Our Team

TeamConnor Childhood Cancer Foundation Staff

Our staff is an integral part of the success of TeamConnor.  We are able to keep expenses low due to the efforts of our dedicated staff who oversees day-to-day operations, as well as the volunteers. The staff also works closely with the Board of Directors who guide TeamConnor’s long-term goals.

Photo credit: David Stiff Photography

Kathryn Copple
TeamConnor Childhood Cancer Foundation has named Kathryn Copple as Executive Director.  Copple has more than ten years of experience working with event planning, client relationship management, and fundraising.  As the Executive Director, Copple will be responsible for donor and sponsor development, planning of events, overseeing day-to-day operations, and supporting the Board of Directors with the organization’s long-term mission.

Copple received her J.D. from Loyola University College of Law and her LL.M. in Intellectual Property and Information Law from the University of Houston Law Center.

E-mail Kathryn at kcopple@teamconnor.org

Help us beat childhood cancer. 
Chris Wied
Chris Wied is the Executive Assistant for TeamConnor Childhood Cancer Foundation.  She has over twenty-five years experience in the business and non-profit sectors.  Her extensive involvement with TeamConnor has been an integral part of the organization's success.

E-mail Chris at cwied@teamconnor.org.

Help us beat childhood cancer. 


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Ashley Piltz

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Did You Know

Building awareness of childhood cancer is critical to funding and finding a cure. To help, please consider sharing teamconnor.org on your Facebook.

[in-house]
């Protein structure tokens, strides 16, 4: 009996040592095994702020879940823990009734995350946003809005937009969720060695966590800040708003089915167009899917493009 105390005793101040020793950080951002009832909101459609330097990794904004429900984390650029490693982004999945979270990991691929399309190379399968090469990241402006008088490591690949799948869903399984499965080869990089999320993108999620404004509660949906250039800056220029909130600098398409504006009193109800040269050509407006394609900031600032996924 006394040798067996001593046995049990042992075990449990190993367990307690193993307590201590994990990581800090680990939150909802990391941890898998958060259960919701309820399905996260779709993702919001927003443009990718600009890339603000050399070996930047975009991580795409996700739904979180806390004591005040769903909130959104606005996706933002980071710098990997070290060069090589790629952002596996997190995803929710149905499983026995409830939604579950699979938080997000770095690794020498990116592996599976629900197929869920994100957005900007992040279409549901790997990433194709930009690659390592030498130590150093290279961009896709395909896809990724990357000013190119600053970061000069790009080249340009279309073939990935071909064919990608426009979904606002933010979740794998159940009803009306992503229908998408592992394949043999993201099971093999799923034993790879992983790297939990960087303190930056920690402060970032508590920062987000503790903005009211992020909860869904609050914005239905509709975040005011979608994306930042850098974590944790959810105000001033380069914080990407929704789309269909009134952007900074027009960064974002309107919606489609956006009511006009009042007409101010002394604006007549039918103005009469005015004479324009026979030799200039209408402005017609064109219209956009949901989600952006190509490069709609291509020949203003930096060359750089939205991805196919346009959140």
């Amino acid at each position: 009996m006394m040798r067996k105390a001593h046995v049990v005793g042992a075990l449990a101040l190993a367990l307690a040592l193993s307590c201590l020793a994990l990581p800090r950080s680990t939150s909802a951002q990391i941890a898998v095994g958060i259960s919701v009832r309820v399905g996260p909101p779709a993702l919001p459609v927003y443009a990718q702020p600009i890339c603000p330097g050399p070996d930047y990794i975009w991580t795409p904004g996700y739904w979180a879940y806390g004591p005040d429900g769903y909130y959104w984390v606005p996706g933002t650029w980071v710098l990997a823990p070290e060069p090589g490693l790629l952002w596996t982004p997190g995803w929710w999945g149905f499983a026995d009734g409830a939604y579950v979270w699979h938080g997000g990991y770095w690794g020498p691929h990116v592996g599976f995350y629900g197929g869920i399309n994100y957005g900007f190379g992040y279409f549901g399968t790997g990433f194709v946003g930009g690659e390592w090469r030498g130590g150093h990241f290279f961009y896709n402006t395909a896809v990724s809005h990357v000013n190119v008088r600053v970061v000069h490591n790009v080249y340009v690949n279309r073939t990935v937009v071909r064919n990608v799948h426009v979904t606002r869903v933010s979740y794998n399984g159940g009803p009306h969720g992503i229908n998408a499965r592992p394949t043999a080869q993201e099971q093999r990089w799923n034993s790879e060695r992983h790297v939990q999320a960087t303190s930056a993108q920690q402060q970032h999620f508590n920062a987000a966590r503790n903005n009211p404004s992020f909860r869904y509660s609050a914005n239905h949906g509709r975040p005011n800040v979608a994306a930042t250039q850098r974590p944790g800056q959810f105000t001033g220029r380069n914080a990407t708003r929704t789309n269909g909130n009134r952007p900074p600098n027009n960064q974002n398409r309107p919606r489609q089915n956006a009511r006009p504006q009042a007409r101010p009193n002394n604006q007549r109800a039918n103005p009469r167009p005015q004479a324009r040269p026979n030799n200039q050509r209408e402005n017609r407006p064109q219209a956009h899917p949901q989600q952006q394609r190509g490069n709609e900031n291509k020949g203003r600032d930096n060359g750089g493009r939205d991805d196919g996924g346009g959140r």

Today, 46 children will be diagnosed with cancer.  Seven will lose their battle.

Did you know September is National Childhood Cancer Awareness Month!

Every day in America, approximately 46 children are diagnosed with cancer.

Childhood cancer does not discriminate, sparing no ethnic group, socio-economic class, or geographic region.

Rhabdomyosarcoma is the most common soft tissue sarcoma in children, accounting for about 3% of childhood cancers.

On average, 1 in every 4 elementary schools has a child with cancer.

About one-third of childhood cancers are leukemias.

Childhood cancer survival rates in the United States have increased from less than 20% in the 1960s to almost 80% today.

Cancer kills more children each year than Asthma, Cystic Fibrosis, Diabetes, and Pediatric AIDS combined.

Childhood cancer is not one disease entity, but rather a spectrum of different malignancies. Cancers found in children are biologically different from those seen in adults.

1 in 300 children will develop cancer before age 20.

Neuroblastoma is the most common extra cranial solid tumor cancer in children.

Today, up to 75% of the children with cancer can be cured, yet, some forms of childhood cancers have proven so resistant to treatment that, in spite of research, a cure is illusive.

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